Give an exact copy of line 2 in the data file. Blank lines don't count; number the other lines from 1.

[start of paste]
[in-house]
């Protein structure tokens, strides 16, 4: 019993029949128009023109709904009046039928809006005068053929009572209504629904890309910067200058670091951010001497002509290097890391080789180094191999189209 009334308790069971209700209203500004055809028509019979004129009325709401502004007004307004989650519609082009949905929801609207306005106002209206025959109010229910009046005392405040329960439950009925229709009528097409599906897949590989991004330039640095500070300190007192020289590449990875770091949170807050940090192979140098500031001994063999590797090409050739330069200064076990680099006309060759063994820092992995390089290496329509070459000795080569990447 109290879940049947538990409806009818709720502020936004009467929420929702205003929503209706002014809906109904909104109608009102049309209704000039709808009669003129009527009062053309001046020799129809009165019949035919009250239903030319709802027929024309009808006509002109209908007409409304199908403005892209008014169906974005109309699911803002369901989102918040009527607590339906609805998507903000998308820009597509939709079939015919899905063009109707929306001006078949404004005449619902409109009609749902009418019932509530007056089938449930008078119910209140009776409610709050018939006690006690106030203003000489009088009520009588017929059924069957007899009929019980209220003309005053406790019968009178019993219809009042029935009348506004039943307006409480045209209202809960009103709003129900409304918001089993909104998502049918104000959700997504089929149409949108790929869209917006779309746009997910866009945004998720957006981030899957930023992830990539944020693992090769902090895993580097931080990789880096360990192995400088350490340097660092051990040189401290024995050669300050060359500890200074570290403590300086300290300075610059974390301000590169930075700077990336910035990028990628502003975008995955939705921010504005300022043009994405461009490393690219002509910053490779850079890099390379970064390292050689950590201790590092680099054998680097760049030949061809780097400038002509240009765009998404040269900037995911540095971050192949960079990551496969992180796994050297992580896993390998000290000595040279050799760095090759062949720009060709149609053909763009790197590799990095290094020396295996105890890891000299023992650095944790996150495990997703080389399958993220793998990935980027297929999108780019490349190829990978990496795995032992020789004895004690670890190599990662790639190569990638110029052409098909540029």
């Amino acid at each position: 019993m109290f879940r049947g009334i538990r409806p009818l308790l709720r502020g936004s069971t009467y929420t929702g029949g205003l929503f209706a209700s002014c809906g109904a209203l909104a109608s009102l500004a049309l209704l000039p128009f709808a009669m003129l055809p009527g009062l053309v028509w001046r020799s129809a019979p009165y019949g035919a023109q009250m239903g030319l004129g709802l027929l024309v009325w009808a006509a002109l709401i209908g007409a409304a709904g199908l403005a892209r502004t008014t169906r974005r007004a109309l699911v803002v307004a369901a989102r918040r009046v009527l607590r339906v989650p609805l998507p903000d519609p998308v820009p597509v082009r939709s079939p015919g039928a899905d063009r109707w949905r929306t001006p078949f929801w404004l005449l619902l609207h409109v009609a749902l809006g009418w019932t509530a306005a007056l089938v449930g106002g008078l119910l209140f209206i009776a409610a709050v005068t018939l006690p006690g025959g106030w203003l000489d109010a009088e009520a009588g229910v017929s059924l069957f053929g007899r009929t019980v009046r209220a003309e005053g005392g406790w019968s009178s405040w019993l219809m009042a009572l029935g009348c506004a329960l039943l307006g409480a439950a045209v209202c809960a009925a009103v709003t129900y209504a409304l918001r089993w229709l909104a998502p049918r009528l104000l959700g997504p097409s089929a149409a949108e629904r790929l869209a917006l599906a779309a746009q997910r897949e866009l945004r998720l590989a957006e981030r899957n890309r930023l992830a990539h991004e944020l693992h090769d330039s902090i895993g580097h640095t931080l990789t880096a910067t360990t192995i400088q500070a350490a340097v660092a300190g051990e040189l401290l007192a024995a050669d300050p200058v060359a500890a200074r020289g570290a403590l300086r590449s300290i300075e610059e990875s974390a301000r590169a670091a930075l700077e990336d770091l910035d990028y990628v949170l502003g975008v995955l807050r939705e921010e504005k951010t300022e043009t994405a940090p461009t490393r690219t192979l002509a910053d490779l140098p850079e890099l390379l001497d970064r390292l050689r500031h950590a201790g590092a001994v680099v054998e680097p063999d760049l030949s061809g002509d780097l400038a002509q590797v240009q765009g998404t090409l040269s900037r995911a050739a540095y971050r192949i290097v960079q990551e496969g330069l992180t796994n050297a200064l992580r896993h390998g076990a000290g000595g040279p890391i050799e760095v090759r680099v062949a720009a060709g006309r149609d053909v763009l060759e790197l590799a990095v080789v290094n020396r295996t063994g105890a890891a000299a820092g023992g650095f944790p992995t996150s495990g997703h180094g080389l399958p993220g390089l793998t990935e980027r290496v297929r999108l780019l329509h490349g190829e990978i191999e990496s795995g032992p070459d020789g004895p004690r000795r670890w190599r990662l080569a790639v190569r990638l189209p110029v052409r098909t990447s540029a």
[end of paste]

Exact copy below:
């Protein structure tokens, strides 16, 4: 019993029949128009023109709904009046039928809006005068053929009572209504629904890309910067200058670091951010001497002509290097890391080789180094191999189209 009334308790069971209700209203500004055809028509019979004129009325709401502004007004307004989650519609082009949905929801609207306005106002209206025959109010229910009046005392405040329960439950009925229709009528097409599906897949590989991004330039640095500070300190007192020289590449990875770091949170807050940090192979140098500031001994063999590797090409050739330069200064076990680099006309060759063994820092992995390089290496329509070459000795080569990447 109290879940049947538990409806009818709720502020936004009467929420929702205003929503209706002014809906109904909104109608009102049309209704000039709808009669003129009527009062053309001046020799129809009165019949035919009250239903030319709802027929024309009808006509002109209908007409409304199908403005892209008014169906974005109309699911803002369901989102918040009527607590339906609805998507903000998308820009597509939709079939015919899905063009109707929306001006078949404004005449619902409109009609749902009418019932509530007056089938449930008078119910209140009776409610709050018939006690006690106030203003000489009088009520009588017929059924069957007899009929019980209220003309005053406790019968009178019993219809009042029935009348506004039943307006409480045209209202809960009103709003129900409304918001089993909104998502049918104000959700997504089929149409949108790929869209917006779309746009997910866009945004998720957006981030899957930023992830990539944020693992090769902090895993580097931080990789880096360990192995400088350490340097660092051990040189401290024995050669300050060359500890200074570290403590300086300290300075610059974390301000590169930075700077990336910035990028990628502003975008995955939705921010504005300022043009994405461009490393690219002509910053490779850079890099390379970064390292050689950590201790590092680099054998680097760049030949061809780097400038002509240009765009998404040269900037995911540095971050192949960079990551496969992180796994050297992580896993390998000290000595040279050799760095090759062949720009060709149609053909763009790197590799990095290094020396295996105890890891000299023992650095944790996150495990997703080389399958993220793998990935980027297929999108780019490349190829990978990496795995032992020789004895004690670890190599990662790639190569990638110029052409098909540029």